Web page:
Tim Eyman has filed a whopping 126 initiatives this year,
many of which would gut transportation funding.
It’s been difficult to track which, if any, of these initiatives he would actually pursue with signature gathering, but it now appears he has settled on a strategy.
Recently, Eyman filed Initiative 869, which he calls the We Love Our Cars initiative. It eliminates several taxes and fees. It eliminates weight fees, eliminates Sound Transit’s current 0.3% car-tab tax, prevents the proposed Sound Transit 3 0.8% car-tab increase, eliminates tolls on I-405 and Highway 167, and prevents any planning for a “vehicle miles traveled” charge. While a full analysis has not been completed, it appears this initiative would cut about $3.3 billion from transportation revenues over ten years.
Eyman was running out of time (July 8 deadline) to gather signatures — particularly for I-1421, his MVET roll-back initiative that was expected to be his primary vehicle. However, his new I-869 is an initiative to the legislature, which means he would have until Dec. 30 to gather about 250,000 signatures.
Initiatives to the Legislature, if certified, are submitted to the Legislature at its next regular session in January. Once submitted, the Legislature must take one of the following three actions:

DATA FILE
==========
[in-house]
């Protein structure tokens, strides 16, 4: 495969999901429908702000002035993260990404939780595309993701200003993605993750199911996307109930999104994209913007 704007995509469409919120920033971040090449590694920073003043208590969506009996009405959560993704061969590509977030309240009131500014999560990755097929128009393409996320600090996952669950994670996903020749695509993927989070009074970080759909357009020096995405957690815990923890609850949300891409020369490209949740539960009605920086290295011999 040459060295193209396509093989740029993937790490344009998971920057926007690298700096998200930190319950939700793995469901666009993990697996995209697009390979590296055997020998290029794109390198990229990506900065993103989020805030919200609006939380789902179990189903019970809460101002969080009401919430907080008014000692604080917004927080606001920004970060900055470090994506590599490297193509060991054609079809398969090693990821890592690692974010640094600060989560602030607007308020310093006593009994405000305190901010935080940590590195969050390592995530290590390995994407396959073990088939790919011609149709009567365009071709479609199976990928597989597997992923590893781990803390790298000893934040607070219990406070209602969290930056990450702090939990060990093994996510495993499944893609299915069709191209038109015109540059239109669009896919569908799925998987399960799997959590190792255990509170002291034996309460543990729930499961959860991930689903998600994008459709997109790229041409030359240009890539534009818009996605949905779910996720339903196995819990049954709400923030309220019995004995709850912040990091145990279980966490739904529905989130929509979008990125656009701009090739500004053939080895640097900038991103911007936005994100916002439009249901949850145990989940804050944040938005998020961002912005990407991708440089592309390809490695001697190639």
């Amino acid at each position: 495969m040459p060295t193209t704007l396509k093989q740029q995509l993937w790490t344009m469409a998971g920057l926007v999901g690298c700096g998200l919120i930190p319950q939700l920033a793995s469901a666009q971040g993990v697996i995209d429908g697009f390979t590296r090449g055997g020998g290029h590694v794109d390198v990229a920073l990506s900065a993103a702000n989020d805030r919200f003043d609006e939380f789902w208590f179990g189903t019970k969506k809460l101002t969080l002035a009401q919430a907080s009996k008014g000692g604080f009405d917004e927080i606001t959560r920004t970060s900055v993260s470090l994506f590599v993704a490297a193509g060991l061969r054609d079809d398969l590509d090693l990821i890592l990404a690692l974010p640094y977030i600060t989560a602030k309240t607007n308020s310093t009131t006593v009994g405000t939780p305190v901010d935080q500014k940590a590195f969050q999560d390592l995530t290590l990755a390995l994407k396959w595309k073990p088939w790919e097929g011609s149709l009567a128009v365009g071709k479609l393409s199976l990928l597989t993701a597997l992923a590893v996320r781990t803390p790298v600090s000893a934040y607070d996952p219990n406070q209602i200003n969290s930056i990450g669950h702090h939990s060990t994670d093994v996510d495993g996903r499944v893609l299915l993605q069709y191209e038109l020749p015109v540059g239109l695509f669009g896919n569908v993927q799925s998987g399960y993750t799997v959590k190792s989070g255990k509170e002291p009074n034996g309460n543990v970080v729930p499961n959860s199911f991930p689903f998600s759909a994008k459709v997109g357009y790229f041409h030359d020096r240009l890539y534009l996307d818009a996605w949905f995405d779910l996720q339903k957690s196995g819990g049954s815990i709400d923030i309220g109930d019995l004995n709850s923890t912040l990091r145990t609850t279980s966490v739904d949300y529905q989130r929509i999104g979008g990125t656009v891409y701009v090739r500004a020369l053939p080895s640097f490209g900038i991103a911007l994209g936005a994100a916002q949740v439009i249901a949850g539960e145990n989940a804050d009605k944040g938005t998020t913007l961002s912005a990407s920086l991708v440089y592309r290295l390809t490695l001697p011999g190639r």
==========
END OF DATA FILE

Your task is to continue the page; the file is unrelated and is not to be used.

1. The Legislature can adopt the initiative as proposed, in which case it becomes law without a vote of the people;
2. The Legislature can reject or refuse to act on the proposed initiative, in which case the initiative must be placed on the ballot at the next state general election; or
3. The Legislature can approve an alternative to the proposed initiative, in which case both the original proposal and the Legislature’s alternative must be placed on the ballot at the next state general election.
The good news is that AGC and AGC’s BUILD PAC were gearing up to fight I-1421 on the November ballot because it would cut projects and funding only recently passed by the Legislature. By changing course and pursing I-869 as an initiative to the Legislature, Eyman would forego a ballot fight this fall, as the issue would be taken up in the 2017 legislative session (assuming the requisite number of signatures is gathered), and then perhaps on the 2018 ballot.
AGC will continue to monitor the situation.
If you have questions, call or email AGC’s Chief Lobbyist Jerry VanderWood, 360.352.5000.